COVID-19 (coronavirus)

COVID-19 coronavirus


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Everyone in Northern Ireland should now be social distancing

COVID-19 is a new illness that can affect your lungs and airways. It's caused by a type of virus called coronavirus.

Everyone should do what they can to stop coronavirus spreading.

Social distancing will help reduce the transmission of coronavirus by reducing the social interaction between people.

You should:

  • avoid contact with someone who is displaying symptoms of coronavirus - these symptoms include high temperature and/or new and continuous cough;
  • avoid non-essential use of public transport, varying your travel times to avoid rush hour, when possible
  • work from home, where possible - your employer should support you to do this.
  • avoid large gatherings, and gatherings in smaller public spaces such as pubs, cinemas, restaurants, theatres, bars, clubs
  • avoid gatherings with friends and family – keep in touch using remote technology such as phone, internet, and social media
  • use telephone or online services to contact your GP or other essential services.

Everyone should be trying to follow these measures as much as possible. This will mean our usual social activities are on hold for the moment. It’s very important that we look after our mental and emotional wellbeing. Based on the Take 5 steps to wellbeing, this leaflet offers tips on supporting your mental and emotional wellbeing while staying at home during the current coronavirus outbreak.

We strongly advise you to follow the above measures and to significantly limit your face-to-face interaction with friends and family if possible, particularly if you:

  • are over 70;
  • have an underlying health condition;
  • are pregnant.

This advice is likely to be in place for some weeks.

For more information see COVID-19: guidance on social distancing and for vulnerable people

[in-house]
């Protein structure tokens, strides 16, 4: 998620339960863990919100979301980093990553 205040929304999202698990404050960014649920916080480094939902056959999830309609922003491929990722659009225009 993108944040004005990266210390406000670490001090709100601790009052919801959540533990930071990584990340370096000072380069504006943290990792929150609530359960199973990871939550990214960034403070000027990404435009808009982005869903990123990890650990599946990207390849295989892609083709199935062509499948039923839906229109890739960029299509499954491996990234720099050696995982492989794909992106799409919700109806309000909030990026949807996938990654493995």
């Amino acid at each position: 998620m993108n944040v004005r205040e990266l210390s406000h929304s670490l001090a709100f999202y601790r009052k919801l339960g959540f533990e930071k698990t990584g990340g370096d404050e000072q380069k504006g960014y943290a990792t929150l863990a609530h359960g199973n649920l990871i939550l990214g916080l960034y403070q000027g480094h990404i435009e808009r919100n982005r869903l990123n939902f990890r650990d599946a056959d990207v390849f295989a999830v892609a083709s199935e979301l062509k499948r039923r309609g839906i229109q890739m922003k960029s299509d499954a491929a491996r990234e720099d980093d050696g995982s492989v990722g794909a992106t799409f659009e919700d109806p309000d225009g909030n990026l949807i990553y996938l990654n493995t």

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Preventing the spread of infection

Like seasonal flu, the same public health advice applies for COVID-19 (Coronavirus): if you cough or sneeze, use a tissue to cover your mouth and nose, throw it away carefully after use, and wash your hands.

catch it

The best way to prevent the spread of infections, including coronavirus, is good personal hygiene. This means washing your hands regularly using soap and water and drying them with paper towels.

COVID-19 is caused by a virus. Antibiotics do not work against viruses, they only work on bacterial infections. Antibiotics should not be used to try to prevent or treat COVID-19 (coronavirus). They will not work and may cause harm.

A British Sign Language version of this information is available here.

An Irish Sign Language Version of this information is available here.


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What should I do if I think I have coronavirus?

If you have either:

  • a high temperature – this means you feel hot to touch on your chest or back (you do not need to measure your temperature);
  • a new, continuous cough – this means coughing a lot for more than an hour, or 3 or more coughing episodes in 24 hours (if you usually have a cough, it may be worse than usual).

Everyone in your house must stay at home.

Do not go to your GP surgery, pharmacy or hospital.

  • if you have symptoms of coronavirus, you'll need to stay at home for 7 days;
  • if you live with someone who has symptoms, you'll need to stay at home for 14 days from the day the first person in the home started having symptoms;
  • however, if you develop symptoms during this 14-day period, you’ll need to stay at home for 7 days from the day your symptoms started (regardless of what day you are on in the original 14-day period). This may mean you have to stay at home for a maximum of 21 days;
  • if you have symptoms and live with someone who is 70 or over, has a long-term condition, is pregnant or has a weakened immune system, try to find somewhere else they can stay with for the 14-day isolation period;
  • it is likely that people living within a household will infect each other or be infected already. Staying at home for 14 days will greatly reduce the overall amount of infection the household could pass on to others in the community;
  • testing for coronavirus is not needed if you are well enough to stay at home.

If you have to stay at home together, try to keep away from each other as much as possible. Guidance on this can be found on the Public Health England website:

You can ring NHS 111 for information or advice and they will help you decide if you need to contact your GP.

Calling your GP is only necessary if you have:

  • an existing health condition;
  • problems with your immune system;
  • very serious symptoms.

Do not attend your GP surgery or emergency department in person before calling ahead and speaking with someone.

If it is a medical emergency and you need to call an ambulance, dial 999 and inform the operator of your symptoms.

For more information see COVID-19: guidance for households with possible coronavirus infection


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Advice on testing

Testing is currently limited to patients who are being admitted to hospital and some health care workers.